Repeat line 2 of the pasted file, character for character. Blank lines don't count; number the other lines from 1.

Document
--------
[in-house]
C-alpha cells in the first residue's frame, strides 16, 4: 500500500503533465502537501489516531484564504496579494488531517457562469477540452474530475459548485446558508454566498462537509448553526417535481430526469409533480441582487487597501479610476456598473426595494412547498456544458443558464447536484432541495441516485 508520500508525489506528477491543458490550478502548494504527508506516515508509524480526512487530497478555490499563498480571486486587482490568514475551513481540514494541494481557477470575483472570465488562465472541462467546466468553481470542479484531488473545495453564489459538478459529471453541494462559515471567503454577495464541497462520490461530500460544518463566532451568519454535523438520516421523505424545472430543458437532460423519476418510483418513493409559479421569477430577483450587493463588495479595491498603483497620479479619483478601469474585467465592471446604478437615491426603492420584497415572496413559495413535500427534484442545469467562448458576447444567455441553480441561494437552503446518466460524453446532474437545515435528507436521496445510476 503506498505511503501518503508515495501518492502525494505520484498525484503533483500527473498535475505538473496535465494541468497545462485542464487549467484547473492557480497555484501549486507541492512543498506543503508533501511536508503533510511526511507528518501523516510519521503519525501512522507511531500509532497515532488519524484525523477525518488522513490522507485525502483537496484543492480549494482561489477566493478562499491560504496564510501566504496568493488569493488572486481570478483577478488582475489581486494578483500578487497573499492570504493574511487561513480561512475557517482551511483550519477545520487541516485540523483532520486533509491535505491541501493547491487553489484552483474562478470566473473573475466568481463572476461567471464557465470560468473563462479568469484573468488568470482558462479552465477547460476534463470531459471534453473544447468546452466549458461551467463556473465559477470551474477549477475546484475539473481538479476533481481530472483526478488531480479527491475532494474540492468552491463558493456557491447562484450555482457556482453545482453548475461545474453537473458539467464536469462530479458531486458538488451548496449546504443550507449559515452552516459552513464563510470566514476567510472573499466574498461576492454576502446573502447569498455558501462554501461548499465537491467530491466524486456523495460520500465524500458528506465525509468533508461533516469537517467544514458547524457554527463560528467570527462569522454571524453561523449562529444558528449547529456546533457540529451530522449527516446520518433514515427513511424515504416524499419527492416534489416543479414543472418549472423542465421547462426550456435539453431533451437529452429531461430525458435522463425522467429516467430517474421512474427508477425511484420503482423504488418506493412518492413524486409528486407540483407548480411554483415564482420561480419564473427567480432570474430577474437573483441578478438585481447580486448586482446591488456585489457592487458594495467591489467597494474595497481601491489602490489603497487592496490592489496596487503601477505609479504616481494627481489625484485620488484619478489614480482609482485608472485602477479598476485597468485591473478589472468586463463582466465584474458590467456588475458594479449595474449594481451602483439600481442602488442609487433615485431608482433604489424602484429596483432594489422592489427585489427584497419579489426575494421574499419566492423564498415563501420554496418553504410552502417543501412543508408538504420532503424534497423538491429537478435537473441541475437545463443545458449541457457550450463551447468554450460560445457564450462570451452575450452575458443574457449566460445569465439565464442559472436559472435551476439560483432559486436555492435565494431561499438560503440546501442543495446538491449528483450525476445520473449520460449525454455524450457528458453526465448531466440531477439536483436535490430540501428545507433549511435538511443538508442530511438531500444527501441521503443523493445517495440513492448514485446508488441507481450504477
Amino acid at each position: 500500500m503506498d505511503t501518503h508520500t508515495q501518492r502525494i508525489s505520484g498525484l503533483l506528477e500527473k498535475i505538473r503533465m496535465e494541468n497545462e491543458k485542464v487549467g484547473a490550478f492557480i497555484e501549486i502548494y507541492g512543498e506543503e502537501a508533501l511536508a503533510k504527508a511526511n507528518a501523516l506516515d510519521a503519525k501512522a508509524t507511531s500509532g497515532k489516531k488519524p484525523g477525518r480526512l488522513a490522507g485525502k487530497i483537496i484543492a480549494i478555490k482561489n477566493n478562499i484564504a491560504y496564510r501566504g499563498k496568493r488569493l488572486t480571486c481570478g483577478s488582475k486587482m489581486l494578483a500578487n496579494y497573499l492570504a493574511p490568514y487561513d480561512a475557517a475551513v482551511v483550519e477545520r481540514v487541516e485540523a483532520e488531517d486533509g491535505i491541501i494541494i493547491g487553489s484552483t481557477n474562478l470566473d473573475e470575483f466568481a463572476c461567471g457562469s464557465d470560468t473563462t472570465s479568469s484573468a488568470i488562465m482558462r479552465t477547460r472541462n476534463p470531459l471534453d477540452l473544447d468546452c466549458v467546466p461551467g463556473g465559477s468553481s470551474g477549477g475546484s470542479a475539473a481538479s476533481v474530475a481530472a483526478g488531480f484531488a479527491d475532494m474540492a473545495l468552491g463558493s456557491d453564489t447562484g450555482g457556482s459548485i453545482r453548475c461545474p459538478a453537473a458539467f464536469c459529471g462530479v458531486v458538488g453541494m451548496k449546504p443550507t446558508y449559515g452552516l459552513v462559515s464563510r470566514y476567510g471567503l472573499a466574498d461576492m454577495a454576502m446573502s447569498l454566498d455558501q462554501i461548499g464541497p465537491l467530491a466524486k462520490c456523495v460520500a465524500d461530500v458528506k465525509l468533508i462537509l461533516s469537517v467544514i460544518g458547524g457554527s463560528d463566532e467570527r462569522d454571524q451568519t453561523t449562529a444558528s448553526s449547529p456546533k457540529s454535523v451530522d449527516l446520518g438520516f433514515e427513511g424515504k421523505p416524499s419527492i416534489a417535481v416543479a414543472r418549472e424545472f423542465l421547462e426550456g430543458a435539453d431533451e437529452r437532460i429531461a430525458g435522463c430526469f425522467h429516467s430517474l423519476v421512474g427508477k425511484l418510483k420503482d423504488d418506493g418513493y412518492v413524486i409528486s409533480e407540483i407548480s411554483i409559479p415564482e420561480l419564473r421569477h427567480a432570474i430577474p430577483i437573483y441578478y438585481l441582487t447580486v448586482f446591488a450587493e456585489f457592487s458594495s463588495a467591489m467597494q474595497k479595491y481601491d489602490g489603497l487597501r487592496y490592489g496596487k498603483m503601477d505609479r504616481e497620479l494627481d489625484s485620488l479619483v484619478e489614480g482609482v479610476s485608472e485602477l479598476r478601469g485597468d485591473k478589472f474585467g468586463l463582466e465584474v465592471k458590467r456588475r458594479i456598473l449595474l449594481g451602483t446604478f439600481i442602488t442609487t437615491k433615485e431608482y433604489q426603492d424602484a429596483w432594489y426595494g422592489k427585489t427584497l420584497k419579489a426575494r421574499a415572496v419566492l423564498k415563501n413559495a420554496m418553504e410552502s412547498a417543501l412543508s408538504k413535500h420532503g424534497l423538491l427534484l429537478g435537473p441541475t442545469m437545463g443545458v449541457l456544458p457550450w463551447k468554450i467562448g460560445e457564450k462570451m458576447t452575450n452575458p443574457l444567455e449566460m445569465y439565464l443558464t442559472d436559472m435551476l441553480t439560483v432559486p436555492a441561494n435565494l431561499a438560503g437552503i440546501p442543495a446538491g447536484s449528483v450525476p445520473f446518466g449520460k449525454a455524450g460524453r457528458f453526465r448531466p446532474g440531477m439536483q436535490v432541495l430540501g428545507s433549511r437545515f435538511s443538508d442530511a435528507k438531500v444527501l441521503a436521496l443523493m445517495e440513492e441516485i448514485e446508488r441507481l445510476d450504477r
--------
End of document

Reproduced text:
C-alpha cells in the first residue's frame, strides 16, 4: 500500500503533465502537501489516531484564504496579494488531517457562469477540452474530475459548485446558508454566498462537509448553526417535481430526469409533480441582487487597501479610476456598473426595494412547498456544458443558464447536484432541495441516485 508520500508525489506528477491543458490550478502548494504527508506516515508509524480526512487530497478555490499563498480571486486587482490568514475551513481540514494541494481557477470575483472570465488562465472541462467546466468553481470542479484531488473545495453564489459538478459529471453541494462559515471567503454577495464541497462520490461530500460544518463566532451568519454535523438520516421523505424545472430543458437532460423519476418510483418513493409559479421569477430577483450587493463588495479595491498603483497620479479619483478601469474585467465592471446604478437615491426603492420584497415572496413559495413535500427534484442545469467562448458576447444567455441553480441561494437552503446518466460524453446532474437545515435528507436521496445510476 503506498505511503501518503508515495501518492502525494505520484498525484503533483500527473498535475505538473496535465494541468497545462485542464487549467484547473492557480497555484501549486507541492512543498506543503508533501511536508503533510511526511507528518501523516510519521503519525501512522507511531500509532497515532488519524484525523477525518488522513490522507485525502483537496484543492480549494482561489477566493478562499491560504496564510501566504496568493488569493488572486481570478483577478488582475489581486494578483500578487497573499492570504493574511487561513480561512475557517482551511483550519477545520487541516485540523483532520486533509491535505491541501493547491487553489484552483474562478470566473473573475466568481463572476461567471464557465470560468473563462479568469484573468488568470482558462479552465477547460476534463470531459471534453473544447468546452466549458461551467463556473465559477470551474477549477475546484475539473481538479476533481481530472483526478488531480479527491475532494474540492468552491463558493456557491447562484450555482457556482453545482453548475461545474453537473458539467464536469462530479458531486458538488451548496449546504443550507449559515452552516459552513464563510470566514476567510472573499466574498461576492454576502446573502447569498455558501462554501461548499465537491467530491466524486456523495460520500465524500458528506465525509468533508461533516469537517467544514458547524457554527463560528467570527462569522454571524453561523449562529444558528449547529456546533457540529451530522449527516446520518433514515427513511424515504416524499419527492416534489416543479414543472418549472423542465421547462426550456435539453431533451437529452429531461430525458435522463425522467429516467430517474421512474427508477425511484420503482423504488418506493412518492413524486409528486407540483407548480411554483415564482420561480419564473427567480432570474430577474437573483441578478438585481447580486448586482446591488456585489457592487458594495467591489467597494474595497481601491489602490489603497487592496490592489496596487503601477505609479504616481494627481489625484485620488484619478489614480482609482485608472485602477479598476485597468485591473478589472468586463463582466465584474458590467456588475458594479449595474449594481451602483439600481442602488442609487433615485431608482433604489424602484429596483432594489422592489427585489427584497419579489426575494421574499419566492423564498415563501420554496418553504410552502417543501412543508408538504420532503424534497423538491429537478435537473441541475437545463443545458449541457457550450463551447468554450460560445457564450462570451452575450452575458443574457449566460445569465439565464442559472436559472435551476439560483432559486436555492435565494431561499438560503440546501442543495446538491449528483450525476445520473449520460449525454455524450457528458453526465448531466440531477439536483436535490430540501428545507433549511435538511443538508442530511438531500444527501441521503443523493445517495440513492448514485446508488441507481450504477